By Sarah Trefethen
Microsoft has leased the southwest corner of Vornado Reality Trust’s 1540 Broadway for the holidays, the Seattle-based technology company confirmed Tuesday.
But a week before the official announcement, technology enthusiasts and real estate watchers alike have noticed a large wrap-around billboard advertising Microsoft’s new table computer, the Surface, looking out from the prominent corner in the heart of Times Square.
The cozy retail space below the sign was shrouded in grey curtains Tuesday morning. Inside, a bustle of renovations were underway. The store is scheduled to open on Oct. 26, and will carry a “curated selection of the coolest Microsoft products,” according to the company’s website.
The Surface — microsoft’s highly-anticiapted answer to Apple’s iPad – will go on sale online and in stores in conjunction with the pop-up’s Oct. 26 opening, but a limited number of the tablets were scheduled to be available for online pre-order starting at 9 a.m. Pacific time today (Wednesday.)
Judging from the way Microsoft Stores operate in other locations, the corner space may serve more as a place for customers to test out the company’s products than as a major point of sale. “It would seem more likely to me that this is something to raise awareness of Microsoft — a marketing effort of sorts,” Steven Rappaport, senior managing director at Sinvin Real Estate, said in an interview last week.
Microsoft’s decision to hang its shingle — at least temporarily — in Times Square is just the latest confirmation that the intersection is one of the world’s most prominent billboards.
Last week, the Durst Organization announced it had leased the first three floors of the Conde Nast Building at 4 Times Square to retailer H&M. As part of the deal, the fast-fashion giant will hoist four 70×70 ft. signs to the top of the 48-story tower.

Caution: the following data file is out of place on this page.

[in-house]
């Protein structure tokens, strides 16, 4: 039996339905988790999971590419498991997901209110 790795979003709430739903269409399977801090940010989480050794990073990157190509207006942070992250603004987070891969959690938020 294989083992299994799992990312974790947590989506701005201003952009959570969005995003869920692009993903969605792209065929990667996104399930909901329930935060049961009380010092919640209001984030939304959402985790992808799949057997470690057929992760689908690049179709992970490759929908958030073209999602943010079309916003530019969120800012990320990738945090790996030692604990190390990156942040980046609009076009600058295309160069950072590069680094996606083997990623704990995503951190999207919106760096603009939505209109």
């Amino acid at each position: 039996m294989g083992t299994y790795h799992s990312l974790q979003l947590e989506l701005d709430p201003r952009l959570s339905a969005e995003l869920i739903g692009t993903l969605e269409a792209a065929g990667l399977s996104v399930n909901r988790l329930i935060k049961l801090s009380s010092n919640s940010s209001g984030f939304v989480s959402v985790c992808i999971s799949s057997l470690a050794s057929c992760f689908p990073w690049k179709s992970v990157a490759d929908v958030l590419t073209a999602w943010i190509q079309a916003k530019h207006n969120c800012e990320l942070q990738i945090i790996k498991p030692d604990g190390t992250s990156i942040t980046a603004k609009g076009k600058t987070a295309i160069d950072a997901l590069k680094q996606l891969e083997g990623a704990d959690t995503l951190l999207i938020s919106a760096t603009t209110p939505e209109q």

The asking rent for each of those signs was $1 million a year per sign, according to a Durst representative.
Times Square “has become a true shopping destination, but also it’s the most visible place in the world,” said Joshua Strauss, a vice president at RKF who has worked in the neighborhood for a number of years.
While the foot traffic makes for strong sales, raising brand awareness can be at least as much of a draw for tenants, he said, and retailers are expressing more and more interest in the advertising opportunities attached to a retail space. When the Hard Rock Café leased its Times Square location a few years ago, the two rotating signs and wrap-around marquee added between 25 and 30 percent to the value of the deal, Strauss said.
The corner that will house Microsoft’s temporary store was formerly part of Planet Hollywood’s Times Square restaurant. The restaurant was scheduled to close for renovations in June and appears to be shifting its frontage east along 45th Street.
It is scheduled to re-open by the end of the year and share its space with Bucca di Beppo, a chain of Italian restaurants.
Other tenants in the building along Broadway include Forever 21’s flagship store, a Disney Store and Mac Cosmetics.
Average ground-floor asking rents in Times Square were $2,013 psf at the end of the third quarter this year, according to Cushman and Wakefield. That’s up seven percent from the previous year, and puts the neighborhood just slightly behind Manhattan’s most expensive retail neighborhood, the Fifth Avenue corridor between 49th and 60th Streets, where average asks are at $2,067 psf.